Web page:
When Something Is Not Right


When something is not right - diagnosing autism and hearing difficulties

2014 ended with a lot of questions.

Some years just end like that.

Most of the questions surround our twin boy, Ooffa.

Although we’d made some steps forward with speech therapy he will still need more sessions in 2015. Our December audiology appointment uncovered Ooffa’s delay in speech is related to difficulty in hearing normal human speech, due to fluid in his ears. Our next audiology appointment is this week to discuss what happens next.

The same week we discovered Ooffa’s hearing difficulties, we had a child psychologist visit our home to discuss our concerns about Ooffa. After laying everything out on the table, it was apparent that Ooffa shows some key behaviours for autism spectrum disorder and we have been referred to a pediatrician for further assessment.

When something is not right

As much as it has been a relief to know that our concerns are not unfounded, hearing the word autism has sent us into a spin. Questions whirl about our minds and thoughts that range from “Ah ha, now we know what we’re deaing with” to “Maybe it’s not autism”.

When the thought of knowing what we’re dealing with is there, questions arise like “How do we deal with this?” “What do we do?” “What do we stop doing?” “How do we recognise the triggers?” “How do we get him ready to start Kindergarten (Preschool)?” The questions come thick and fast. We become overwhelmed by the immensity of it.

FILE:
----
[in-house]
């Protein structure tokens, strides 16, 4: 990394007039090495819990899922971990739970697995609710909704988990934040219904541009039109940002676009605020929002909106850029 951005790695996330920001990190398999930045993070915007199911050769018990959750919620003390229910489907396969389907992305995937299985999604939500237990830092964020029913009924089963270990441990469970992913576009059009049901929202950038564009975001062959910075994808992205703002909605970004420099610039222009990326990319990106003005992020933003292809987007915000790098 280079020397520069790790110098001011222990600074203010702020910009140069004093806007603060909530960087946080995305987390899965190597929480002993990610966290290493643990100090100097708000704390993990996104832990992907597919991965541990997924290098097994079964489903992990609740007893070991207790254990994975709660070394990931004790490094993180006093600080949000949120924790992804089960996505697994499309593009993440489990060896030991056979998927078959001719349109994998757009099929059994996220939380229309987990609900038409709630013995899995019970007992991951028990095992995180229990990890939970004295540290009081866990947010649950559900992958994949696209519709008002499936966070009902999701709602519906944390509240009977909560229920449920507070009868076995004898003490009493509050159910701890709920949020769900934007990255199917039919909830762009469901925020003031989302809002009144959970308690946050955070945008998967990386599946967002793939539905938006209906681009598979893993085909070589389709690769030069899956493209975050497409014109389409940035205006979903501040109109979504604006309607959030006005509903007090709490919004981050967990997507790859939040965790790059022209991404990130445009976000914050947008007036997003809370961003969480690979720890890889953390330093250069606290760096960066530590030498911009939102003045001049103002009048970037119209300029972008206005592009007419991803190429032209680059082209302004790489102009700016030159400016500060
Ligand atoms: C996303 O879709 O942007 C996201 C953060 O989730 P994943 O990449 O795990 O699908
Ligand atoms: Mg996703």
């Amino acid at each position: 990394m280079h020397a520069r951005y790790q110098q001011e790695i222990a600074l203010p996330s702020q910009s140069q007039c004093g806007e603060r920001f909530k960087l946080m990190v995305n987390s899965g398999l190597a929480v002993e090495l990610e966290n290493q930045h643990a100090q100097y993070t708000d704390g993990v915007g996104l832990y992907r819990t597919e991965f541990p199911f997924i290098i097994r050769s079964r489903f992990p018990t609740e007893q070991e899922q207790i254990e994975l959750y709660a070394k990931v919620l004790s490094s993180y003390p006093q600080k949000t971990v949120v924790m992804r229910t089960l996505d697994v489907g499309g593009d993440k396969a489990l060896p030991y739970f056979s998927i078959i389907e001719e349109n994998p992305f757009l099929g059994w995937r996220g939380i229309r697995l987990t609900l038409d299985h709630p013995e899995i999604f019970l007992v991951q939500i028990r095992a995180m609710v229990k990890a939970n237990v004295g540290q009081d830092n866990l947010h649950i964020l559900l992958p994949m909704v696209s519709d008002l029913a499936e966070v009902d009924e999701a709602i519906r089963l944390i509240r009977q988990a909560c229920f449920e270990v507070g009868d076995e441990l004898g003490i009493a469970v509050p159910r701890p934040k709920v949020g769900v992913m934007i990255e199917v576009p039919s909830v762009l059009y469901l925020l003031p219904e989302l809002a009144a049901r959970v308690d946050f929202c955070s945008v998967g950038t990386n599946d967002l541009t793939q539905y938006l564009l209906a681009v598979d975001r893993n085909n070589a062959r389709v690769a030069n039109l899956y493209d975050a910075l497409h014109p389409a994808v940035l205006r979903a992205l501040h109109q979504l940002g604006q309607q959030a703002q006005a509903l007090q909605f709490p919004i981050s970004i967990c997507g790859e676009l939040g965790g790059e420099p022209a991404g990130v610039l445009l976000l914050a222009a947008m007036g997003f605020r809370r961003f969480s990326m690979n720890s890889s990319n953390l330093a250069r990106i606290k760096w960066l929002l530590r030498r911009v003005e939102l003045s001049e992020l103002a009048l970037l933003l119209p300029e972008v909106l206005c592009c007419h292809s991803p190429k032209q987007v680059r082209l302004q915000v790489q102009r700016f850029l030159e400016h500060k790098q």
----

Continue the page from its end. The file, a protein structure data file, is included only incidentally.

When we’re thinking maybe it’s not autism, we’re watching him closely, analysing his behaviours and identifying ‘normal’ three year old behaviours. Except amongst them there is nagging doubt that some of them are ‘normal’. The intensity. The constantness. The continuality. The erracticness.

This is our families journey.

My goal is that we will THRIVE, come what may. When something is not right - diagnosing autism and hearing difficulties
My good friend and wonderful blogger, Kate, from An Everyday Story recently posted a beautiful piece on Autism – It’s a colourful, vivid world in there. I love reading her perspective and her loving insight into her son’s autism. Although our children are vastly different (autism exhibits a multitude of forms across a spectrum) her writing brings a sense of peace that Ooffa will be okay, that we will be okay 🙂

Yours in play,

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